And to go back to lack of adaptability… I think that adaptability should be part of the model ... of course it sounds a bit abstract… is something difficult to represent… maybe if we designed more flexible systems,,, if we didn’t specify in detail every single process…..

Cecilia Loureiro
Thursday, June 10, 2004

> maybe if we designed more flexible systems

Part of the solution is to use general-purpose components: for example use MS Word, or and HTML browser, to display text: which works no matter what the content or the format is of the text to be displayed.

Another part is to use data-conversion utilities: for example, to copy RTF text to HTML text (again, without worrying about the content of the text).

Another part is to write modular software, that separates (for example) the business logic from the presentation: so that you can change the UI without changing the processing, or vice-versa.

> if we didn’t specify in detail every single process

As a programmer, that idea is difficut for me to accept: because, if you're talking about a software process, a computer doesn't "understand" or "implement" any process unless I specify it (to the computer) in detail.

Christopher Wells
Thursday, June 10, 2004

“As a programmer, that idea is difficult for me to accept: because, if you're talking about a software process, a computer doesn't "understand" or "implement" any process unless I specify it (to the computer) in detail.”

Good point:

But what if we allowed the user to specify those processes on-the-fly …
If as you said, we used general-purpose BUSINESS components (I added business) we could design processes dynamically while running the applications.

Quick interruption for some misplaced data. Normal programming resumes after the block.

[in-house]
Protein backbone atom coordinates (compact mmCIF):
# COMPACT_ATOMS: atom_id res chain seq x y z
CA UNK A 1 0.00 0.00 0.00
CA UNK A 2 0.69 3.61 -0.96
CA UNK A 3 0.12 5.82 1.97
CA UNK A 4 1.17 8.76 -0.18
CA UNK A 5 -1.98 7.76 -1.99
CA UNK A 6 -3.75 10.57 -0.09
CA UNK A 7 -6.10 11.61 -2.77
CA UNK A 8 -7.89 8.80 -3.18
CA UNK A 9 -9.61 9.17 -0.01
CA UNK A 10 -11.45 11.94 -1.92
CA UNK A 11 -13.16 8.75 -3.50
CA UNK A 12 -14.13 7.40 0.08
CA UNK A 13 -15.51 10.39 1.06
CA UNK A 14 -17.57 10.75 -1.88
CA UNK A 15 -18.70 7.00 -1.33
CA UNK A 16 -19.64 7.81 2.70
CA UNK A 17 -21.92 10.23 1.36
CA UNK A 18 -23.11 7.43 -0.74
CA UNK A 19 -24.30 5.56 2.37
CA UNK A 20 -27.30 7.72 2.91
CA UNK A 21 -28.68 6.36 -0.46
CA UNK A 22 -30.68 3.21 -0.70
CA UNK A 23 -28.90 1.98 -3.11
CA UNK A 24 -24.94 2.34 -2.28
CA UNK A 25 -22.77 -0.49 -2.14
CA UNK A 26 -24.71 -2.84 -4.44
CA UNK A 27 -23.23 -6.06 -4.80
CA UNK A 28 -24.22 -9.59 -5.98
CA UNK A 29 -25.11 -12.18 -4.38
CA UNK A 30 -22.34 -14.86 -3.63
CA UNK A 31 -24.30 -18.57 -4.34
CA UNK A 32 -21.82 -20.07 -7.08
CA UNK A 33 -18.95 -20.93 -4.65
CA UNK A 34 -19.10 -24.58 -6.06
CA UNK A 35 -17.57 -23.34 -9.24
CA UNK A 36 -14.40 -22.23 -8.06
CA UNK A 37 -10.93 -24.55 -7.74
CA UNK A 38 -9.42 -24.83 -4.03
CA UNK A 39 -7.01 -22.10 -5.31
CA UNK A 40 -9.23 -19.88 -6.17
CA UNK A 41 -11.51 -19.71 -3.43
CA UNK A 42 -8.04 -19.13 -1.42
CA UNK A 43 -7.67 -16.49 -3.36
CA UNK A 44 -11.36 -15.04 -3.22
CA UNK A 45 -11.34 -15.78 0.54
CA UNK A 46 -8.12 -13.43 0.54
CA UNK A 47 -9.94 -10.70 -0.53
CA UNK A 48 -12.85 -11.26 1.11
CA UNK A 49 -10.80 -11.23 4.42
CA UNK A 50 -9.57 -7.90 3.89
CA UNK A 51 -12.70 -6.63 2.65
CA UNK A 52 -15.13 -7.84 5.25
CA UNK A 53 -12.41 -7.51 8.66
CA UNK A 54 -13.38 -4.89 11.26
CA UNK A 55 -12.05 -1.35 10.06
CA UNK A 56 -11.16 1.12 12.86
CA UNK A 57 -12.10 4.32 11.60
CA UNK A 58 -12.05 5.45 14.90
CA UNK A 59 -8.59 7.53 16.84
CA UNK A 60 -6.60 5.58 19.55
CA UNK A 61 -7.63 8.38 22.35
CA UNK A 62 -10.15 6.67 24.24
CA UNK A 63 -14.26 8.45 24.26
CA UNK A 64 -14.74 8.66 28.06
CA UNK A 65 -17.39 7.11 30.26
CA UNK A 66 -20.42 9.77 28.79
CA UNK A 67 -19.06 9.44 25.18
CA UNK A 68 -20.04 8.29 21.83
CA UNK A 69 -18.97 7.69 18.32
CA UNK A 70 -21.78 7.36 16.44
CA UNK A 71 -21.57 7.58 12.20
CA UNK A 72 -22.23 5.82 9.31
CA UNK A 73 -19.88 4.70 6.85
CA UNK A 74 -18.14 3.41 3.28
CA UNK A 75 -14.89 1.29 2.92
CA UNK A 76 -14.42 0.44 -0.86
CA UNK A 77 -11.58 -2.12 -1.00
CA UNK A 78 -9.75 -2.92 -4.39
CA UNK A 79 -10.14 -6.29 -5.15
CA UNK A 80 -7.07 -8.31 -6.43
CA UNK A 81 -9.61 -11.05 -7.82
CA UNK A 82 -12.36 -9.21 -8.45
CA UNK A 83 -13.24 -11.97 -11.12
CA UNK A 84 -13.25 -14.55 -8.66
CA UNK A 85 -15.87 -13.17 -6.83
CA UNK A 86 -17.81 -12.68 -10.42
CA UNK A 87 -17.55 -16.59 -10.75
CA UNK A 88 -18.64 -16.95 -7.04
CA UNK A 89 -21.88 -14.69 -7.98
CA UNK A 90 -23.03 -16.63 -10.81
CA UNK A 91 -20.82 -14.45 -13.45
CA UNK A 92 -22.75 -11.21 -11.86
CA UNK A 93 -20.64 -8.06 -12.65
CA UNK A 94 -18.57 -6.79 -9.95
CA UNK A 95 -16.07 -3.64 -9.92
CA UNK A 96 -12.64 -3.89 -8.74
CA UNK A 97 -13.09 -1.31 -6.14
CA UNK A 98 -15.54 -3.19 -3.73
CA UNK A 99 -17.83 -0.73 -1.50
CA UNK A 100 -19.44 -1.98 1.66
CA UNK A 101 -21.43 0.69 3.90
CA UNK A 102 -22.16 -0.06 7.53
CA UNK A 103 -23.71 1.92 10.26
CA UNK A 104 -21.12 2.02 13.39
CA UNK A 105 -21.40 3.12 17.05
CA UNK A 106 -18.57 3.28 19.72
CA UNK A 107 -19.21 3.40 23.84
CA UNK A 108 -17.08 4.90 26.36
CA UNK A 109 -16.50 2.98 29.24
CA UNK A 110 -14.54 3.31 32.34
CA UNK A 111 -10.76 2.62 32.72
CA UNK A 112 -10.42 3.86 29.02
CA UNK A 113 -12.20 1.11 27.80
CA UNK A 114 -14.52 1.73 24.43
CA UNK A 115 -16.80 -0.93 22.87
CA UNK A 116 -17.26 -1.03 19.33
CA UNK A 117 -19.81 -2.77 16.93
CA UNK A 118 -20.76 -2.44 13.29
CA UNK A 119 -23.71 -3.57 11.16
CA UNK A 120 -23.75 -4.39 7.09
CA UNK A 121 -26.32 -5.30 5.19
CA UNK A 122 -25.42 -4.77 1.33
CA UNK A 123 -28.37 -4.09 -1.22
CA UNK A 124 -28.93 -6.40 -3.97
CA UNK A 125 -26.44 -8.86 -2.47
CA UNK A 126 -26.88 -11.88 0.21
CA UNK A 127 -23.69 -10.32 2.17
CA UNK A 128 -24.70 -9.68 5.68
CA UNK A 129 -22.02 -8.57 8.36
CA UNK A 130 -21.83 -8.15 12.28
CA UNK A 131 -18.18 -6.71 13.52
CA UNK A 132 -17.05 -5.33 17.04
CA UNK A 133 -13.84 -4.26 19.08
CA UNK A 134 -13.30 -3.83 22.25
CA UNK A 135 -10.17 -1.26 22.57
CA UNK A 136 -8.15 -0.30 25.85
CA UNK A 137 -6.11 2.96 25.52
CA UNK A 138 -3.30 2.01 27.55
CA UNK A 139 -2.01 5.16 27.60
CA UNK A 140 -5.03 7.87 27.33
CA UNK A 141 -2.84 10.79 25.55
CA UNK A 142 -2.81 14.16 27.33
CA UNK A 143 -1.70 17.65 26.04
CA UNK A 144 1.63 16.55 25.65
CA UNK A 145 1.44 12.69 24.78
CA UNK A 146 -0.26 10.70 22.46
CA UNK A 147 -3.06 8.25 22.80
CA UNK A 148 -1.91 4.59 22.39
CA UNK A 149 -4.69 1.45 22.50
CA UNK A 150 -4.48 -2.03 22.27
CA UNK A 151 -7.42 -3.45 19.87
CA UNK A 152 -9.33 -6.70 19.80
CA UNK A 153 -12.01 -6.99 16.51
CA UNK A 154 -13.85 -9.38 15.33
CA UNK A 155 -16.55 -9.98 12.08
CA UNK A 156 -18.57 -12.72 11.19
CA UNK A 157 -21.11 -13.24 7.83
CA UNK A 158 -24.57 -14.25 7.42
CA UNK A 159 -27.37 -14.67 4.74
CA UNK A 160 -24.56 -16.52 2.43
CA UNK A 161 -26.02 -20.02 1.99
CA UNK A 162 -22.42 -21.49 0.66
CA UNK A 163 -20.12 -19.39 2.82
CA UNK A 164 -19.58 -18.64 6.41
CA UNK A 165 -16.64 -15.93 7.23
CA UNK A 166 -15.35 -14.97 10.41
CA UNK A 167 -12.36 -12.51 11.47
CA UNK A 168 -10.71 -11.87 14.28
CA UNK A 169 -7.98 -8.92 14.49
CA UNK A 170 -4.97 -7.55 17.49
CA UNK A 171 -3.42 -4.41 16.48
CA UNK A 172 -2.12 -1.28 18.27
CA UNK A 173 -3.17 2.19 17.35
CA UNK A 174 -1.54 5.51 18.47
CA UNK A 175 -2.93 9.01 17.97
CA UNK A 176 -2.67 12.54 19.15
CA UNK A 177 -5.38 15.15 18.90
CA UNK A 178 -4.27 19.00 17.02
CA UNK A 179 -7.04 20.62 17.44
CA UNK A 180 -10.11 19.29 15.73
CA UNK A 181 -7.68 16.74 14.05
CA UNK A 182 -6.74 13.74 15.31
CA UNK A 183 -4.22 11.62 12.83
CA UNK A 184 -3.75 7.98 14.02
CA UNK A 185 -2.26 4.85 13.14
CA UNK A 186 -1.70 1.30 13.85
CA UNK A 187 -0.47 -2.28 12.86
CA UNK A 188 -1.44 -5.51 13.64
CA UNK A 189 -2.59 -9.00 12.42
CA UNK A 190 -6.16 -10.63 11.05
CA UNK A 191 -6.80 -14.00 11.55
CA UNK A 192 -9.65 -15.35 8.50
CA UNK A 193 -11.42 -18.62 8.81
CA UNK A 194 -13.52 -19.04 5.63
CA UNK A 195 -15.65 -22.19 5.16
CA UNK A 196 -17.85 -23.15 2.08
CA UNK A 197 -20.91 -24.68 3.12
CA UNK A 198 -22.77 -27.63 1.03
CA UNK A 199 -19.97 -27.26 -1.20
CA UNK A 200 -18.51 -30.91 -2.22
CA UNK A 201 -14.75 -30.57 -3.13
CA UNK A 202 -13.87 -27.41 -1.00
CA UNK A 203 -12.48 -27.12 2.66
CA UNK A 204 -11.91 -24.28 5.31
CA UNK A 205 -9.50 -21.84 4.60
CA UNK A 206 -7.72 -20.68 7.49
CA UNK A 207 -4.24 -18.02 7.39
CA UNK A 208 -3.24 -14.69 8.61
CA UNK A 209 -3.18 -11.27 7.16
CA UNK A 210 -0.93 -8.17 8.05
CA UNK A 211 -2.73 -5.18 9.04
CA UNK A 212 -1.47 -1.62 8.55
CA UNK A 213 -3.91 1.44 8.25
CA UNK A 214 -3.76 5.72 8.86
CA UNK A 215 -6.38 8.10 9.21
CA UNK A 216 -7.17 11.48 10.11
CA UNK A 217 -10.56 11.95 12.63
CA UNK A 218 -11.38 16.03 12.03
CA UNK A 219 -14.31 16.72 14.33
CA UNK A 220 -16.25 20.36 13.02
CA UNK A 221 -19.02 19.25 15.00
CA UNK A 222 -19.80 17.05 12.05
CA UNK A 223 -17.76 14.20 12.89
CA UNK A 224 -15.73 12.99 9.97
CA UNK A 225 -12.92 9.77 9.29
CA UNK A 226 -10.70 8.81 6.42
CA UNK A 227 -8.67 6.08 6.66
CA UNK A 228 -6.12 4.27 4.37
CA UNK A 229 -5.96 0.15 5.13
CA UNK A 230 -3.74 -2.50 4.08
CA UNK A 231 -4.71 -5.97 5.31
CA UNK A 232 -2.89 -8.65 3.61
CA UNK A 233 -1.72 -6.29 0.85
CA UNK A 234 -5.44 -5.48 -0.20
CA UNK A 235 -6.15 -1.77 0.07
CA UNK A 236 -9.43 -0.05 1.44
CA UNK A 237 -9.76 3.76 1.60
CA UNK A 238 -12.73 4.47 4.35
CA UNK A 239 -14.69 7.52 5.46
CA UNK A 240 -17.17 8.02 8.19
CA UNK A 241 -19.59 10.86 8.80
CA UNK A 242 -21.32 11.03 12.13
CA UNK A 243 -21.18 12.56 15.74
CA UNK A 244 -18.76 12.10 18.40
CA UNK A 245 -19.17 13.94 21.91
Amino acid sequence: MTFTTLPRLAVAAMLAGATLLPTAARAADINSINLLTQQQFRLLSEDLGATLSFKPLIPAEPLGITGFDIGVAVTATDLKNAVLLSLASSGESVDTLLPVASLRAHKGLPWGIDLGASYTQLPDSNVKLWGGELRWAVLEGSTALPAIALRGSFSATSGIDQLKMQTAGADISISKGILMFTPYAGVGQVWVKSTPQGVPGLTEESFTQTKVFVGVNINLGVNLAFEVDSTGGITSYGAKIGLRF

Cecilia Loureiro
Thursday, June 10, 2004

Cecillia,

this is he 3'rd (4'th) tread you start on this. Maybe it would help if you stated it in some more concrete terms. Show us an example of a product that fits your criteria. If no such thing exists yet, make up a fixional scenario (Joe Mulch works for Aiginesy, a shipping company. This morning he walks into the office carrying his Tablet PC. Walking past the front desks his system senses he enters the building and does a fast boot to retrieve the mornings email before Joe gets to his desk ... ). Be concrete.

Also remember, a business system is comprized of more than just software systems. It can be very adaptable even though all the software is very inflexible.

Just me (Sir to you)
Thursday, June 10, 2004

Hmmm,

Just me (Sir to you)….

Unfortunately, at the moment I can’t be more concrete… what I am doing here is just brainstorming and gathering some useful ideas… hopefully… in the near future I will come up with something more concrete to get your opinion on. 

Until this happens I welcome more inputs on this issue from all of you.

Thanks

Cecilia Loureiro
Thursday, June 10, 2004

OK, look up a whole bunch of research papers done in the mid to late 80s on expert systems and fuzzy logic. Nothing new here. It's all been thought of befor. Hint: It ain't as easy as it sounds when using buzzword bingo.

old_timer
Thursday, June 10, 2004

Old timer,
Are you implying that what are not good, innovative enough to help her?
I consider myself and other software developers as very innovative and clever persons always willing to come up with new ideas.

I don't think so
Thursday, June 10, 2004

I gotta agree with this:

>I don't think this is a problem with the MODEL, I think it is a
>problem with the way some people think

and the guy in the last post. I recently was thumbing through a book were the guy contrasted ACCOMODATE with ADAPT. It made a lot of sense and I saw that this guy was had been around since the early 80s and this wasn't anything new.

I got my first computer job around 1997. Got in with the boom, had no formal training but read a lot to make up for it.